Once you have submitted there is a wait, for us that was about three months, this is due to the backlog of submissions. As you get to the front of the submissions you are allocated an analyst who looks after the allocations process. They will come back to you with c. 20 questions at a time and ask for evidence or commentary on it. This is all done through the portal. We had three batches of 20 when we did it. They are looking for you to get it right. For example, if they ask to see your code of ethics, they don't want to see each individual signed copy in the business, they just want to see the code of ethics document. You finish with a live interview with the analyst asking for evidence or commentary on more of the questions. All being well you will now become a B Corp.
Hints and Tips
Getting senior buy-in is hugely important for a few reasons. Firstly, it is a major project, it covers a huge range of activities across the business and is going to take up a lot of time and resource. It is also not a one off, if you are deciding to do this you are deciding to do it every three years. Secondly, you have to change the articles of association (the company's constitution). That is because B Corp requires you to introduce a new definition of 'success' for the business.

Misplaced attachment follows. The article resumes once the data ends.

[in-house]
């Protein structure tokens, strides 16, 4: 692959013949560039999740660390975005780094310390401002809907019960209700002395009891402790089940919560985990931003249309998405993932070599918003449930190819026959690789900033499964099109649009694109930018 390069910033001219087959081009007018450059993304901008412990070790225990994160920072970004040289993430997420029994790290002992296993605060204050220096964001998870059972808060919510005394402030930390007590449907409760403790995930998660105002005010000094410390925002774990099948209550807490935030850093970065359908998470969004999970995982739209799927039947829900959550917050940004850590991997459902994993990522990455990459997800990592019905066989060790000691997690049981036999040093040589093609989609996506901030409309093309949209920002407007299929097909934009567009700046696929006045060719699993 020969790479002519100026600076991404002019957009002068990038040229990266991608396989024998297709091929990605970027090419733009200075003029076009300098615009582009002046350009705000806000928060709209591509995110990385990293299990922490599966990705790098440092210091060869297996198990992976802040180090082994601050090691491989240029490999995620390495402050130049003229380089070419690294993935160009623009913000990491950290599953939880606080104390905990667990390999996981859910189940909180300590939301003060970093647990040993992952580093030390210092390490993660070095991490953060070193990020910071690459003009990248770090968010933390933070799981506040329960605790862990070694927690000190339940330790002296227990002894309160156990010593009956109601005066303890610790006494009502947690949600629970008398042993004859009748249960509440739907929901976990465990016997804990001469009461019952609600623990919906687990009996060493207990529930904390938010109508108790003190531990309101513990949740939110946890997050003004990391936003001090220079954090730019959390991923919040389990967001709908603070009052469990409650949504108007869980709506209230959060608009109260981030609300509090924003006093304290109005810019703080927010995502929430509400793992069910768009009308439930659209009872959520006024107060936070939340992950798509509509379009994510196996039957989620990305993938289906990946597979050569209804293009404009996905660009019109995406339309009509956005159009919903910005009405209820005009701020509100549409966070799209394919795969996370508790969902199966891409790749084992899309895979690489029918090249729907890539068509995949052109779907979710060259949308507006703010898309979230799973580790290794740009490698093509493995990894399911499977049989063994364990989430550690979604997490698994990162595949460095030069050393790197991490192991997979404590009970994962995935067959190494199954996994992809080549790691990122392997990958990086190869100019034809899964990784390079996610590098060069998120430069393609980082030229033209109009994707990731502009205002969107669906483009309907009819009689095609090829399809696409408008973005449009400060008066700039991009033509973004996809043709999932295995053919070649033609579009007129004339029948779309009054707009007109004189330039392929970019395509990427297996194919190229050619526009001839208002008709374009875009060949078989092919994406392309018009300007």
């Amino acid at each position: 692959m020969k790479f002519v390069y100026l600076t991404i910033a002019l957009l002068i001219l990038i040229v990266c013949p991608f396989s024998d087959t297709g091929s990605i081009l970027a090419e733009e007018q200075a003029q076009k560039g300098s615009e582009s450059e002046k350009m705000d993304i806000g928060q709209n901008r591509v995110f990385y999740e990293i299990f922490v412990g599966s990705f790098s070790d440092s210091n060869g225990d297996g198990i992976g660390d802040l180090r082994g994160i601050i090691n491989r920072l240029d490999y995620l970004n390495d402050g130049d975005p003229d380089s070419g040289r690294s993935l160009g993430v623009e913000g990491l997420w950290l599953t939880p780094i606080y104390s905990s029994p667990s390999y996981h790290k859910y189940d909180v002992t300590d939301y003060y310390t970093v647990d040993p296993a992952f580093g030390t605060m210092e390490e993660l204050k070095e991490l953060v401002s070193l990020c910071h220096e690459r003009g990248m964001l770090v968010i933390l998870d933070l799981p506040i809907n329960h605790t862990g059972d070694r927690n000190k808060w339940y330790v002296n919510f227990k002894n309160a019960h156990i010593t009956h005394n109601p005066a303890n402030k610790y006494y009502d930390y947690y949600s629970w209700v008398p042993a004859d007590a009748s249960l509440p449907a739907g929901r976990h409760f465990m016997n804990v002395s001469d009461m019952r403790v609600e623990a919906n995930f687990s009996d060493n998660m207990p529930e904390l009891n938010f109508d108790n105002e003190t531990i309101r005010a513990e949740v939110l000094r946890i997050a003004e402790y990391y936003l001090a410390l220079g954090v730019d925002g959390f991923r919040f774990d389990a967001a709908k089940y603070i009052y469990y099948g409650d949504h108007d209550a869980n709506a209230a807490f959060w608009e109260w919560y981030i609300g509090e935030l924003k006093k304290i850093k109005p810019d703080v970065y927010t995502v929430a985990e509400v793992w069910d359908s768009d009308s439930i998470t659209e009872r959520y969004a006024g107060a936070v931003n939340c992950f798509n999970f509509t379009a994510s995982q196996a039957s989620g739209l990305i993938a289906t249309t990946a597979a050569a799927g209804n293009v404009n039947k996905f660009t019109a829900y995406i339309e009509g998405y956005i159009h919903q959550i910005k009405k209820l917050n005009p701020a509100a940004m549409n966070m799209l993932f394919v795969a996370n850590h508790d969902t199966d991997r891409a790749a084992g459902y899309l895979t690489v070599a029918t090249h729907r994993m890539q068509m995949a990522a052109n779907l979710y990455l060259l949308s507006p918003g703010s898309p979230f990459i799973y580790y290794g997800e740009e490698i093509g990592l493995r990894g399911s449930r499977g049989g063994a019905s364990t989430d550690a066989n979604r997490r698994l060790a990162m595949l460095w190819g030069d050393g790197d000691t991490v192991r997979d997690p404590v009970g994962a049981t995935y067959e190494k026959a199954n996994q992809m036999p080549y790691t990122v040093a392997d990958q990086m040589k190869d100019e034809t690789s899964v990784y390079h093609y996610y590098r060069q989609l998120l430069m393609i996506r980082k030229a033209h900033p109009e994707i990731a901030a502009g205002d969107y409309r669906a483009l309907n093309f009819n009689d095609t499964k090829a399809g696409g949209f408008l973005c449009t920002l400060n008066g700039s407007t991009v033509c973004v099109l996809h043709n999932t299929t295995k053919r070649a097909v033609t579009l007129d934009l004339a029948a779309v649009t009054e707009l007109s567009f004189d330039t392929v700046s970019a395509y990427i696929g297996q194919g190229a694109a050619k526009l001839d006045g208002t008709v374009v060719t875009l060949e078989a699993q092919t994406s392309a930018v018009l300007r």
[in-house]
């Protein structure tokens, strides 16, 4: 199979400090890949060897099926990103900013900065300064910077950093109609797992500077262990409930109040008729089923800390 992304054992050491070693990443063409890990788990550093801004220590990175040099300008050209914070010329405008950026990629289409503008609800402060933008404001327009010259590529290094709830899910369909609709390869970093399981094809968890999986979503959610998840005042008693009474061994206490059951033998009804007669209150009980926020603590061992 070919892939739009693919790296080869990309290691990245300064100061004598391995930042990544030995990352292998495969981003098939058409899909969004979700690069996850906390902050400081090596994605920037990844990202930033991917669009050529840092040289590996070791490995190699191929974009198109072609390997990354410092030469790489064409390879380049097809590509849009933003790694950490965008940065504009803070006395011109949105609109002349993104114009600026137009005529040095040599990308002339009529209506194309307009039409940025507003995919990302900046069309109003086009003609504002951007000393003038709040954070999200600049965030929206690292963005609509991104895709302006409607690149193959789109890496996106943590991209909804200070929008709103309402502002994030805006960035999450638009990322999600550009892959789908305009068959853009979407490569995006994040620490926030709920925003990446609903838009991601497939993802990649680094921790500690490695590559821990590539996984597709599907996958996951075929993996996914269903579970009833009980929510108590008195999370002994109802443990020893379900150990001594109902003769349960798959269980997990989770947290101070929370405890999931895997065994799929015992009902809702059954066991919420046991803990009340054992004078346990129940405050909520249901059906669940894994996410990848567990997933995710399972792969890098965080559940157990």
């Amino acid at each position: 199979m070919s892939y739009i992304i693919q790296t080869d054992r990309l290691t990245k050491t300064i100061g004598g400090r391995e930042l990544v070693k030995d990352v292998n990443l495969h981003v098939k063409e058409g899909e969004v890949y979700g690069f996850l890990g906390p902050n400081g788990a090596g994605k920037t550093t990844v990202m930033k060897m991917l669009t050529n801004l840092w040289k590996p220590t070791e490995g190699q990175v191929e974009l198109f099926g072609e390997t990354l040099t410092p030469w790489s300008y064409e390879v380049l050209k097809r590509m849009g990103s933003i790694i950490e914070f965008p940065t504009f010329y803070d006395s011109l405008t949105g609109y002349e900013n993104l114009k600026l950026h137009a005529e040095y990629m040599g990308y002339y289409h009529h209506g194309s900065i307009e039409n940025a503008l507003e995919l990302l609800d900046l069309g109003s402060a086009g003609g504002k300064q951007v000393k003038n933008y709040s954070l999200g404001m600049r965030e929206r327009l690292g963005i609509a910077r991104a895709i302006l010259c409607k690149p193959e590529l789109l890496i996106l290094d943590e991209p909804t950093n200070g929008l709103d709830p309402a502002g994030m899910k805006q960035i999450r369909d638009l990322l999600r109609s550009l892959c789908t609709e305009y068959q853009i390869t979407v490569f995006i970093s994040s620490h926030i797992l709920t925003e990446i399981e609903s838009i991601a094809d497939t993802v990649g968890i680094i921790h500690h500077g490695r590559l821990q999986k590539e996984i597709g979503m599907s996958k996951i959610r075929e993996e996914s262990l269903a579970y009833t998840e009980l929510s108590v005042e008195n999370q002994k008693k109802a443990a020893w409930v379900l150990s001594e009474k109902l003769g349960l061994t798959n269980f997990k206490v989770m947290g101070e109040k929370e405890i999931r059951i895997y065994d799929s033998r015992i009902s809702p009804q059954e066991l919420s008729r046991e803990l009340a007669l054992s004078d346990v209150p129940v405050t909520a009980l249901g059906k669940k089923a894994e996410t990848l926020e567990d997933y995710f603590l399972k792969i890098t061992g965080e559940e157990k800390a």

'Success' will then be defined as the company being 'run for the benefit of its members as a whole', but with a commitment that 'through its business and operations to have a material impact on society and the environment'. You have to change the articles by slotting in two paragraphs which are provided by B Corp. To change the articles you need the Directors and shareholders to agree.
Finally, there are membership costs which are graded on the turnover of your company. They are only payable once certified. Again, you have to renew this every three years.